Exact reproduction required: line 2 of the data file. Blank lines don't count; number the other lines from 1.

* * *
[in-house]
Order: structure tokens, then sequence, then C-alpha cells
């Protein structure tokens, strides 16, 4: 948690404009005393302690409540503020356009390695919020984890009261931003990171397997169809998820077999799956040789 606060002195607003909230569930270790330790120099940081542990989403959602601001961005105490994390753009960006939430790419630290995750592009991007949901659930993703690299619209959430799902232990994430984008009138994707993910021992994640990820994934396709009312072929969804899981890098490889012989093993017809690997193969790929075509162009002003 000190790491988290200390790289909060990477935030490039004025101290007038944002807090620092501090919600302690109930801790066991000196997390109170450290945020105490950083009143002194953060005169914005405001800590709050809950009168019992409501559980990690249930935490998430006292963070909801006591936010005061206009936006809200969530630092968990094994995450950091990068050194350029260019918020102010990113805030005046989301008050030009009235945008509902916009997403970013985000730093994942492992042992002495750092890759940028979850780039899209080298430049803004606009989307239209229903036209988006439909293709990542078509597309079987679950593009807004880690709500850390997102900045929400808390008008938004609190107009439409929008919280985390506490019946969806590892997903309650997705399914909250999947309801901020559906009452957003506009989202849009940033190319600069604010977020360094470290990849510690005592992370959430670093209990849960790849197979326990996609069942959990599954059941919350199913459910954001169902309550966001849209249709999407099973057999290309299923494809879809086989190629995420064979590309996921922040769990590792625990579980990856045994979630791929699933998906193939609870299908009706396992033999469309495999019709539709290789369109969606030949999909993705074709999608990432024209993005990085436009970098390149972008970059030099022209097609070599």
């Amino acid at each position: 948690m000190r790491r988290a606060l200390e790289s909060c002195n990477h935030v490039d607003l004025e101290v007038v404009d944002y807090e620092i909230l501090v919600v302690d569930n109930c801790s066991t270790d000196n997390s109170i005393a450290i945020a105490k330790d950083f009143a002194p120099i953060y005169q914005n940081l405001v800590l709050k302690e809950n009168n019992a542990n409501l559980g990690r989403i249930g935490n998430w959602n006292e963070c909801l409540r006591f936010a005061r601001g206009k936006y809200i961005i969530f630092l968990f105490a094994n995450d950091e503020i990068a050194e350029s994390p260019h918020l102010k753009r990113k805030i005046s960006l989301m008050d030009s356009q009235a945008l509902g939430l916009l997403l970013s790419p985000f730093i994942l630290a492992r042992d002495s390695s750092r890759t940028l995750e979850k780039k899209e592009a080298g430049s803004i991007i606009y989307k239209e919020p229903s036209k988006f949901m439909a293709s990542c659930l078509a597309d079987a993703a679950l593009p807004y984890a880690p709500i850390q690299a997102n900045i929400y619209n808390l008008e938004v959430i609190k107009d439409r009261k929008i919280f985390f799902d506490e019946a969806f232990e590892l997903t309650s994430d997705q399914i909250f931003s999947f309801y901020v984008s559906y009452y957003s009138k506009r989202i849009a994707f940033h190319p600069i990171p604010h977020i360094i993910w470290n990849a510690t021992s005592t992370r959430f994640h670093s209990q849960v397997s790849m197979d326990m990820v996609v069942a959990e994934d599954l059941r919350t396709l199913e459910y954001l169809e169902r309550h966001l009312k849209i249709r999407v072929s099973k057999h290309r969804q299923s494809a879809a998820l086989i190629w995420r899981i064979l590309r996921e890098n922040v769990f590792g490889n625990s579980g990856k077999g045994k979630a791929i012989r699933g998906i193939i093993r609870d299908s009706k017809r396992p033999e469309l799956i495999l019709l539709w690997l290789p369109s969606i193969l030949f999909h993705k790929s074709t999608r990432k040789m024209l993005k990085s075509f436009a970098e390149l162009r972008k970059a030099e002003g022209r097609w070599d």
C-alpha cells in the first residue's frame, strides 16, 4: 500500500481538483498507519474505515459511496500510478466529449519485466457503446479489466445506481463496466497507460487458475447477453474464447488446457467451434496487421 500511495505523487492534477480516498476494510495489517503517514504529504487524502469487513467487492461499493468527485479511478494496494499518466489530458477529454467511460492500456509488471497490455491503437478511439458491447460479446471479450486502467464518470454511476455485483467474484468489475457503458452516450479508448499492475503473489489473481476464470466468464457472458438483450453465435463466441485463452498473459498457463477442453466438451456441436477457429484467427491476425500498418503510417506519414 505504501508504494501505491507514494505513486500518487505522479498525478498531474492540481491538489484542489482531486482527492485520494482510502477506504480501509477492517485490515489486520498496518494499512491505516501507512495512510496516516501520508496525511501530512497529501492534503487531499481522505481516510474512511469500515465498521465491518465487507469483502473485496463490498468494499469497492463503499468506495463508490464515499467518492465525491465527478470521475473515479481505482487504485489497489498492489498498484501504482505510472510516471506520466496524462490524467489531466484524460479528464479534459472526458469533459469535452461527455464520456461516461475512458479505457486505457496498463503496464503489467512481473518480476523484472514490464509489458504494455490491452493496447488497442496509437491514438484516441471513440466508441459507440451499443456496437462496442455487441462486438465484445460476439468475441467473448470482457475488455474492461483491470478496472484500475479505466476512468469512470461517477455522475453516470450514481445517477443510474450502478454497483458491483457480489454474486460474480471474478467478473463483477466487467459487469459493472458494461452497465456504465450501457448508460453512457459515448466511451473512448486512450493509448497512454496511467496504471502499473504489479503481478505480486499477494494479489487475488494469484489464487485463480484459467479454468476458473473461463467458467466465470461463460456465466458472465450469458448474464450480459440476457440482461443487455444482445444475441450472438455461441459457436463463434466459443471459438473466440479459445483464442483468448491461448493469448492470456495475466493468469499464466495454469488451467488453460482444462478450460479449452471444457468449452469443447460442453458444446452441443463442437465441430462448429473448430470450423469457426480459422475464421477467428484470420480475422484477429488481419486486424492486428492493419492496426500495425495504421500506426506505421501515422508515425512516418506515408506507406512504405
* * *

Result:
Order: structure tokens, then sequence, then C-alpha cells